The recipe I followed went together very quickly and my meal was ready within about 20 minutes. It made enough for leftovers and would have been even better next to some sort of grilled meat.

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Itadakimasu
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Now the meal is complete!

If you are curious about the recipe I used, I based it on this recipe from Just One CookbookI added a few other things that I like, and a bit more seasoning as I went, but it was tasty and I suggest checking out this food blogger if you enjoy Asian cooking.

Moving a Dog to Japan

James and I were back on the East Coast during the past month while he went to a school for his upcoming job. While there we were visiting some friends when someone asked us whether it was very difficult for us to move. We thought about it and realized that no, it actually was not too hard. The military provides you with a checklist of things to do and they move all your stuff. So as long as you are on top of things then you are fine. Getting a pet to Japan though… that was quite the obstacle.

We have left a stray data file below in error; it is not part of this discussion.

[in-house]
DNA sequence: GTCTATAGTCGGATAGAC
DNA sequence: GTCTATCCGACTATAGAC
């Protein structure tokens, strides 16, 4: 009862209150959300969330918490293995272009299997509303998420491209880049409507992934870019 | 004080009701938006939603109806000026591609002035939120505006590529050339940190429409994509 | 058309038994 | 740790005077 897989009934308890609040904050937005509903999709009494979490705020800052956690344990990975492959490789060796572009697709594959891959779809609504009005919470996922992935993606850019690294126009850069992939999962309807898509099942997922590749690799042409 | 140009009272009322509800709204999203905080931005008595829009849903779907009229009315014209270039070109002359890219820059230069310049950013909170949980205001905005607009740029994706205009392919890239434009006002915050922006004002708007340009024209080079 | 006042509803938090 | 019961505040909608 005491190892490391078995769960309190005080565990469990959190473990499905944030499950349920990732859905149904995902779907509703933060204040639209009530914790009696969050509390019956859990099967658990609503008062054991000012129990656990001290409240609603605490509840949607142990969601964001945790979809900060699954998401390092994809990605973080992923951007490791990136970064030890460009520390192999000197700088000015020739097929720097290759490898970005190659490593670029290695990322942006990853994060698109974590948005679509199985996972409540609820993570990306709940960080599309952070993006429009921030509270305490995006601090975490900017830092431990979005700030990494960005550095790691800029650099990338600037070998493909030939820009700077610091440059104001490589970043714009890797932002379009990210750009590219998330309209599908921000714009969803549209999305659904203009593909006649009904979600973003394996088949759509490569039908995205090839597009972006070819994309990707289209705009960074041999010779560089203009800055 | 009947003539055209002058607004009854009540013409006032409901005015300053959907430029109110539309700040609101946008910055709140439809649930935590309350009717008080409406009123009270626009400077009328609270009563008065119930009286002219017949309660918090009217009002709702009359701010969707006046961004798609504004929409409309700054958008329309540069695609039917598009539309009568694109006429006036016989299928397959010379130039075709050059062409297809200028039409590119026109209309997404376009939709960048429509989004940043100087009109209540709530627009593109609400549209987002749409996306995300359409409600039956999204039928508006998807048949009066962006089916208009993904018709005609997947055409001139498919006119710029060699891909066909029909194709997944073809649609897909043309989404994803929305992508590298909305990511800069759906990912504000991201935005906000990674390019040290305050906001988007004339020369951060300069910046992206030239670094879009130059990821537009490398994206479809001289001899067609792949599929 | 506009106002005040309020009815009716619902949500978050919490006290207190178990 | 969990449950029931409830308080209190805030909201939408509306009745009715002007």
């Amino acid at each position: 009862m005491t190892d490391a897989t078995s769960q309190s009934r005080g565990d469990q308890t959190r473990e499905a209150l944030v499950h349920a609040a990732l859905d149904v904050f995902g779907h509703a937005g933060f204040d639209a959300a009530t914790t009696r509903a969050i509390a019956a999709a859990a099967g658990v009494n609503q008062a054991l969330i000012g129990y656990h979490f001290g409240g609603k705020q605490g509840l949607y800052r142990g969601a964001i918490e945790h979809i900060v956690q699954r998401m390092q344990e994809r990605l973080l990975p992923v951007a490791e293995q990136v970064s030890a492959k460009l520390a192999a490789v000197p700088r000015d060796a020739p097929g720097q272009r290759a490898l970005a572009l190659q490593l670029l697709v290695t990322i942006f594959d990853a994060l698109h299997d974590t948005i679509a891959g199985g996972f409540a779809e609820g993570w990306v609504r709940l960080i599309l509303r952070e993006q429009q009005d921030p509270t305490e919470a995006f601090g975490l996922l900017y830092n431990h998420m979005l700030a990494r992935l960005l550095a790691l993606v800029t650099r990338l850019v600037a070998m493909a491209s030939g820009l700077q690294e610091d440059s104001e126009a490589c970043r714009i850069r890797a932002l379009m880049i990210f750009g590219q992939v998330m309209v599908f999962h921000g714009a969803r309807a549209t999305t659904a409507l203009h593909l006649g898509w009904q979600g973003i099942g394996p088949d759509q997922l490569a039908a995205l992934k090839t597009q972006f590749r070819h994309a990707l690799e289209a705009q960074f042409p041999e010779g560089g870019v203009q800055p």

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Awww, I would do anything for our little dog to be with us!